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Don’t count out Kaelin Clay

Baltimore Ravens v Cleveland Browns Photo by Gregory Shamus/Getty Images

The competition for the last spot in the wide receiver department has seemingly come down to Michael Campanaro and Keenan Reynolds. Both Reynolds and Campanaro are slot receivers who are also returners. But the Ravens have a lesser known player that could be in the mix for that spot too, and that’s Kaelin Clay.

Clay is entering his second year in the NFL after being drafted in the sixth round by Tampa Bay in the 2015 draft. Tampa Bay signed Clay, then waived him. They then resigned Clay to the practice squad before releasing him entirely. Almost immediately afterward, Detroit signed Clay to their practice squad. In November, following a slew of injuries, the Ravens signed Clay off the Lions practice squad and quickly inserted him into the lineup.

Like Reynolds and Campanaro, Clay is a slot receiver that is a stellar returner as well. Clay only played one season at Utah following his transfer from Mt. San Antonio Junior College. In his 2014 season at Utah, Clay shined. He put up 523 yards and four touchdowns. Clay had his breakout game against Oregon, where he burned the Ducks’ secondary for 152 yards on just five catches. This was the game, however, where Clay infamously dropped the ball on the one yard line. Unlike Reynolds and Campanaro, Clay possesses some deep threat ability out of the slot. According to, Clay’s fastest 40 yard dash time is 4.35. That’s blazing speed, and he uses that in the return game in a big way.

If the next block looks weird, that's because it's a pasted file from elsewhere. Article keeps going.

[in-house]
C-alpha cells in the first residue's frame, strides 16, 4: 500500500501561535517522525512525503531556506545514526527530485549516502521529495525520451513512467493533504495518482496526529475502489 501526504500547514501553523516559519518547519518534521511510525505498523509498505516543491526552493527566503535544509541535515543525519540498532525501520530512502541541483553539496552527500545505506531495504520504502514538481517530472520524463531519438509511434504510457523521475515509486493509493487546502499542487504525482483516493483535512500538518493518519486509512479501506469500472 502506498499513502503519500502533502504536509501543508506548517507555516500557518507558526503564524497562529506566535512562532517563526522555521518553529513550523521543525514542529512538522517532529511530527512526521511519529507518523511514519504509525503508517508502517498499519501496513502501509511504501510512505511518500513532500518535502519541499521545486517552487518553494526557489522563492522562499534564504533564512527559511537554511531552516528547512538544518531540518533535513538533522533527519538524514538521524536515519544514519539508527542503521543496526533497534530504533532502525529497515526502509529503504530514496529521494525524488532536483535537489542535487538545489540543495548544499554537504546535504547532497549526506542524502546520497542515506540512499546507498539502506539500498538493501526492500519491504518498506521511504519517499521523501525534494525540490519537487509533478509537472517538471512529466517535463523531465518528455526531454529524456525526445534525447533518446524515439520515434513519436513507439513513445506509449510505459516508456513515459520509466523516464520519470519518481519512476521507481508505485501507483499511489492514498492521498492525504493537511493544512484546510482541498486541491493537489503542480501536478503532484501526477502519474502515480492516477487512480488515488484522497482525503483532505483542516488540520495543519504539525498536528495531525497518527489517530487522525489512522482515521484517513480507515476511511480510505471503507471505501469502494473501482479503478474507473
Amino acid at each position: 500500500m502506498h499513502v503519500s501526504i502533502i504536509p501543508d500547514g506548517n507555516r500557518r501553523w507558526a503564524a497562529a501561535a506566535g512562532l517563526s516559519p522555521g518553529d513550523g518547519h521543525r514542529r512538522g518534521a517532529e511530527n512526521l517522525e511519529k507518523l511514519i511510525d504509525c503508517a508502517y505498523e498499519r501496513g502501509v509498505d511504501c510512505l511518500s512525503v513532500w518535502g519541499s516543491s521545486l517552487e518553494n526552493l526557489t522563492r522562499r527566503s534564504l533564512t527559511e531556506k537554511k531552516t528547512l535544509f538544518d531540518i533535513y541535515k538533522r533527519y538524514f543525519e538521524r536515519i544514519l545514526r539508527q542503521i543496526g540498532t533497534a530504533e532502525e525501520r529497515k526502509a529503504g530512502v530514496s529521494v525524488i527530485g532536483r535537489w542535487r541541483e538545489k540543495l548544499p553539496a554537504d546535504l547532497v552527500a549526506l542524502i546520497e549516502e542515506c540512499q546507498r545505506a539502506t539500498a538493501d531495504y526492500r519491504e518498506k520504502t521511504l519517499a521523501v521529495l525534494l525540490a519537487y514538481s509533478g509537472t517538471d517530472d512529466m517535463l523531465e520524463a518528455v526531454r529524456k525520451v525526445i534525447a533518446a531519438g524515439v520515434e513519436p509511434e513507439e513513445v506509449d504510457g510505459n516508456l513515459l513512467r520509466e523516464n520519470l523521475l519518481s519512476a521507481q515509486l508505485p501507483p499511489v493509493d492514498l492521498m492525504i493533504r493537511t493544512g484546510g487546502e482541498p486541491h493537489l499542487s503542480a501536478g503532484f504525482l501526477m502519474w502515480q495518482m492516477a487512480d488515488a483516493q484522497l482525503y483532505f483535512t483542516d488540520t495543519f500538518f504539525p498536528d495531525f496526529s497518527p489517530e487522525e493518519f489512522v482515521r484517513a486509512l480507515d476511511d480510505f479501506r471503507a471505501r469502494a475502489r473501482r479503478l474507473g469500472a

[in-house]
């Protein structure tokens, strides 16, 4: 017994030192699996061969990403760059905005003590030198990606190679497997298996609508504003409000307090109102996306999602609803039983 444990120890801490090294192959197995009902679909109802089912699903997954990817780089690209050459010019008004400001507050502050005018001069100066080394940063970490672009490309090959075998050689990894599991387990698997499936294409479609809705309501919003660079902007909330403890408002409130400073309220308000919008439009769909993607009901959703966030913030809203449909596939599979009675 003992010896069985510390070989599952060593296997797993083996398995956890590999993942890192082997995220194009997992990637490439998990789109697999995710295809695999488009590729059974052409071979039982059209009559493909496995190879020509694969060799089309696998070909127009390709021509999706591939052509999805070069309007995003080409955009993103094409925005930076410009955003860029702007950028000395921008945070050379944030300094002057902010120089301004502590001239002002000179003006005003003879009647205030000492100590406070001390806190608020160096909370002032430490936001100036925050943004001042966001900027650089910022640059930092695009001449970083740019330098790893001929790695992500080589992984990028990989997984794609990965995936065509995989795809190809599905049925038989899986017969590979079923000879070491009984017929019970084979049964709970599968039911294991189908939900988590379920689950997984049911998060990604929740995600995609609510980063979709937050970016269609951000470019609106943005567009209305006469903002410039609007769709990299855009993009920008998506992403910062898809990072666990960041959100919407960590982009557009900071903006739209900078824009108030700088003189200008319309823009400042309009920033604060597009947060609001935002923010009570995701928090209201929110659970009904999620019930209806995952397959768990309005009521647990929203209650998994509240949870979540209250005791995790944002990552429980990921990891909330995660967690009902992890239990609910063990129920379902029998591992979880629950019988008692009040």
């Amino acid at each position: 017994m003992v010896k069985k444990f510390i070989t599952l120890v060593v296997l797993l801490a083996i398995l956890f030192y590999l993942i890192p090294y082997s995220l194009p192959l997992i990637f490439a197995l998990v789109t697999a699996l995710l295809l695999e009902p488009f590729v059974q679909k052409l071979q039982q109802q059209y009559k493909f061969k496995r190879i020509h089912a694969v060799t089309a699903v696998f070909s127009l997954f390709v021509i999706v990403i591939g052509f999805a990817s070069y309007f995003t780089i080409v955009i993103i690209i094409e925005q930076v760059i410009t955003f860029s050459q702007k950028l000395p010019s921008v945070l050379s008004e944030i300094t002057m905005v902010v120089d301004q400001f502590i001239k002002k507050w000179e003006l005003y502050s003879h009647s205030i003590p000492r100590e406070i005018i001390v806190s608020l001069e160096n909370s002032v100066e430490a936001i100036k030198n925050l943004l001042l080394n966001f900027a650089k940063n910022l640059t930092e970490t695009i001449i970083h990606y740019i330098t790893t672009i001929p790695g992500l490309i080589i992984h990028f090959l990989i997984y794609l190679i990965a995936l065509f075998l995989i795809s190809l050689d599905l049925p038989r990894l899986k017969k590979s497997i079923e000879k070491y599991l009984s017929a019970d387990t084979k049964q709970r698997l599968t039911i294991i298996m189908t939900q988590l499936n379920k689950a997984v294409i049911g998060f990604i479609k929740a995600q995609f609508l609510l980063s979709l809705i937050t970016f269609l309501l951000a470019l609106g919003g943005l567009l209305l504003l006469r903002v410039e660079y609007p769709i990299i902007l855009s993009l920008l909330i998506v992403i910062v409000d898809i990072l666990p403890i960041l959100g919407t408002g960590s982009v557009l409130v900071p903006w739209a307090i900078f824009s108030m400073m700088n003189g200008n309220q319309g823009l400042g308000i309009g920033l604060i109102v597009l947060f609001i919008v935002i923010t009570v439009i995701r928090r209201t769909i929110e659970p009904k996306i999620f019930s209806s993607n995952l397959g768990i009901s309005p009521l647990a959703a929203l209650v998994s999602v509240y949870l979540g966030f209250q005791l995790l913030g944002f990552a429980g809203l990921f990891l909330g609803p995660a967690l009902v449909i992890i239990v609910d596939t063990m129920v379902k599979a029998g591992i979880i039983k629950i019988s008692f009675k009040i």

In the 2014 season at Utah, Clay returned three punts for touchdowns, and brought one kickoff to the house as well. In his very first attempt as a punt returner on the Ravens, Clay returned a punt for a touchdown against the Browns. This video displays his skill as a returner:

d452576e-6639-4d9e-9e3e-89b3f7730c82.0.html As the video shows, Clay has the speed to burn past would be tacklers, as well as the strength to break tackles. In the game against USC, Clay is able to stay upright, despite Su’a Cravens, one of the best safeties in college football, who is trying to throw him down.

Clay clearly has potential to be a solid return man as well as a burner out of the slot. However, he faces an uphill battle when taking on Campanaro and Reynolds. He will have to have a near perfect camp to have a shot to make the 53 man roster. And while difficult, it isn’t a possibility to throw out the window. Campanaro has faced injury problems throughout his whole career, and Reynolds is a quarterback learning how to play slot receiver, as well as learn how to be a returner. So while many, including myself, love the potential that Reynolds has, Clay may have the same potential. Clay already proved last season that he can be a NFL return man, he just have to prove that he is just as good as Reynolds and Campanaro to have a shot at making the team. But as a guy who came from small school, transferred to a big one, and had to carve out a role for himself there, this is nothing new to him.